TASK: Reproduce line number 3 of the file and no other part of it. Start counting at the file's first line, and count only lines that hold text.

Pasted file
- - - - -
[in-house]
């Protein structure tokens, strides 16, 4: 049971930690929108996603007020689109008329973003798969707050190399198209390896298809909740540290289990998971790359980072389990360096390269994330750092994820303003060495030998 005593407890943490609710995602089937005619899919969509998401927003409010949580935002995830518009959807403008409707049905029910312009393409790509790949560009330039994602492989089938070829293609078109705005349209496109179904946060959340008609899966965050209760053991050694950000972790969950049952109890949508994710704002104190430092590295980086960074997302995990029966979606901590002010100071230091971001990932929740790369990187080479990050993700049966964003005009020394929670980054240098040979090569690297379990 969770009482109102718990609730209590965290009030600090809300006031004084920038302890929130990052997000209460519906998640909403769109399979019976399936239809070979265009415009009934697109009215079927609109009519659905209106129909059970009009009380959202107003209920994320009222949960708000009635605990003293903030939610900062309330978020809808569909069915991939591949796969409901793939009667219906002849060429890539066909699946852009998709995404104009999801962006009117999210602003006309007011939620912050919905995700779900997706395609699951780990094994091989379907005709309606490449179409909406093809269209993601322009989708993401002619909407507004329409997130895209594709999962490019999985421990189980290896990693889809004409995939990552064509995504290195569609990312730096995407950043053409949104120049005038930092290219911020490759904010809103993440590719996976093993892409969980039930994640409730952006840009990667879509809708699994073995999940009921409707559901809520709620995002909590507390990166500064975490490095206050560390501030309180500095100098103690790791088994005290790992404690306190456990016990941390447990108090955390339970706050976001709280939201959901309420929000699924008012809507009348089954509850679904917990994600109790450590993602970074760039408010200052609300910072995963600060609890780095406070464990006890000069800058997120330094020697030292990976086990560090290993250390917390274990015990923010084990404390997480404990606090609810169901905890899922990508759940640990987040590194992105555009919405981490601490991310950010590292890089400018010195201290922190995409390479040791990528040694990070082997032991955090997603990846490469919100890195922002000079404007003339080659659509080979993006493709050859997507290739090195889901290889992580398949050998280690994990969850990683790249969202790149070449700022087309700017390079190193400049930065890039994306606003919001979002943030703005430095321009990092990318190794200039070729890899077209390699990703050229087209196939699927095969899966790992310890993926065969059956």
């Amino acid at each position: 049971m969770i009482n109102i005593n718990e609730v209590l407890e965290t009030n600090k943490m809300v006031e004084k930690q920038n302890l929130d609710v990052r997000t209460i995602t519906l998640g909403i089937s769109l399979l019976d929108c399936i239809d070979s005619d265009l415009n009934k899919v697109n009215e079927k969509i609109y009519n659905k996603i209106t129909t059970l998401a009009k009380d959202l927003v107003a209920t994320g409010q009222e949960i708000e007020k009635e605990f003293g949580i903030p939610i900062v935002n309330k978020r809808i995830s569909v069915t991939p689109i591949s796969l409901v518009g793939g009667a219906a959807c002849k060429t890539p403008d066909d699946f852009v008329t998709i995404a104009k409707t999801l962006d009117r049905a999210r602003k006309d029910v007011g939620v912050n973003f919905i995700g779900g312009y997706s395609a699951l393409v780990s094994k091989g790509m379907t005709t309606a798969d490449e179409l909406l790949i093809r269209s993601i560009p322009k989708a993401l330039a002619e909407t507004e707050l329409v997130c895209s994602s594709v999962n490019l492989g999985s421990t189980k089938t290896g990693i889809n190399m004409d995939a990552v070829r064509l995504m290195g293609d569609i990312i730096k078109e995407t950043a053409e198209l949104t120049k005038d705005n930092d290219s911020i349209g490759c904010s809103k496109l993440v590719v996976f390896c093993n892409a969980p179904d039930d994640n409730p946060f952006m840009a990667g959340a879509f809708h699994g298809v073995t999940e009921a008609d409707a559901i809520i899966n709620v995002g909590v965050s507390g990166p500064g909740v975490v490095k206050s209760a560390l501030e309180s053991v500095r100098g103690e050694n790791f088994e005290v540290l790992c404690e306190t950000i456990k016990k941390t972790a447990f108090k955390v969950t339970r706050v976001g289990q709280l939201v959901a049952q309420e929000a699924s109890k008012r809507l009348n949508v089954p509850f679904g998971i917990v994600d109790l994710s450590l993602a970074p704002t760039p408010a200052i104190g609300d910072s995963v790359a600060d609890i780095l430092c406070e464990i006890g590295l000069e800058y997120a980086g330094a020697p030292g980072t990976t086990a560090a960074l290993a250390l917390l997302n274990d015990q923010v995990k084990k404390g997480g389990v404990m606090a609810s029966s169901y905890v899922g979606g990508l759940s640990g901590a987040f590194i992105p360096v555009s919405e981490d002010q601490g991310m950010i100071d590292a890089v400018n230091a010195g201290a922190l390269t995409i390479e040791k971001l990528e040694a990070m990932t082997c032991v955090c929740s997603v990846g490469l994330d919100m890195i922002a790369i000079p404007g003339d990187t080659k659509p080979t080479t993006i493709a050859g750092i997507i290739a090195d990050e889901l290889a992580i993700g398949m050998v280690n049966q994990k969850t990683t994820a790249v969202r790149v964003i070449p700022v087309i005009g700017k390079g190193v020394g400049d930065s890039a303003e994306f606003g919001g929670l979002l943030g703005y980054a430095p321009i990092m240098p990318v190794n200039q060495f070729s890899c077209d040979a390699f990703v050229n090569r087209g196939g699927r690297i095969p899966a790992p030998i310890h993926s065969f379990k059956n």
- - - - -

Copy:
């Amino acid at each position: 049971m969770i009482n109102i005593n718990e609730v209590l407890e965290t009030n600090k943490m809300v006031e004084k930690q920038n302890l929130d609710v990052r997000t209460i995602t519906l998640g909403i089937s769109l399979l019976d929108c399936i239809d070979s005619d265009l415009n009934k899919v697109n009215e079927k969509i609109y009519n659905k996603i209106t129909t059970l998401a009009k009380d959202l927003v107003a209920t994320g409010q009222e949960i708000e007020k009635e605990f003293g949580i903030p939610i900062v935002n309330k978020r809808i995830s569909v069915t991939p689109i591949s796969l409901v518009g793939g009667a219906a959807c002849k060429t890539p403008d066909d699946f852009v008329t998709i995404a104009k409707t999801l962006d009117r049905a999210r602003k006309d029910v007011g939620v912050n973003f919905i995700g779900g312009y997706s395609a699951l393409v780990s094994k091989g790509m379907t005709t309606a798969d490449e179409l909406l790949i093809r269209s993601i560009p322009k989708a993401l330039a002619e909407t507004e707050l329409v997130c895209s994602s594709v999962n490019l492989g999985s421990t189980k089938t290896g990693i889809n190399m004409d995939a990552v070829r064509l995504m290195g293609d569609i990312i730096k078109e995407t950043a053409e198209l949104t120049k005038d705005n930092d290219s911020i349209g490759c904010s809103k496109l993440v590719v996976f390896c093993n892409a969980p179904d039930d994640n409730p946060f952006m840009a990667g959340a879509f809708h699994g298809v073995t999940e009921a008609d409707a559901i809520i899966n709620v995002g909590v965050s507390g990166p500064g909740v975490v490095k206050s209760a560390l501030e309180s053991v500095r100098g103690e050694n790791f088994e005290v540290l790992c404690e306190t950000i456990k016990k941390t972790a447990f108090k955390v969950t339970r706050v976001g289990q709280l939201v959901a049952q309420e929000a699924s109890k008012r809507l009348n949508v089954p509850f679904g998971i917990v994600d109790l994710s450590l993602a970074p704002t760039p408010a200052i104190g609300d910072s995963v790359a600060d609890i780095l430092c406070e464990i006890g590295l000069e800058y997120a980086g330094a020697p030292g980072t990976t086990a560090a960074l290993a250390l917390l997302n274990d015990q923010v995990k084990k404390g997480g389990v404990m606090a609810s029966s169901y905890v899922g979606g990508l759940s640990g901590a987040f590194i992105p360096v555009s919405e981490d002010q601490g991310m950010i100071d590292a890089v400018n230091a010195g201290a922190l390269t995409i390479e040791k971001l990528e040694a990070m990932t082997c032991v955090c929740s997603v990846g490469l994330d919100m890195i922002a790369i000079p404007g003339d990187t080659k659509p080979t080479t993006i493709a050859g750092i997507i290739a090195d990050e889901l290889a992580i993700g398949m050998v280690n049966q994990k969850t990683t994820a790249v969202r790149v964003i070449p700022v087309i005009g700017k390079g190193v020394g400049d930065s890039a303003e994306f606003g919001g929670l979002l943030g703005y980054a430095p321009i990092m240098p990318v190794n200039q060495f070729s890899c077209d040979a390699f990703v050229n090569r087209g196939g699927r690297i095969p899966a790992p030998i310890h993926s065969f379990k059956n």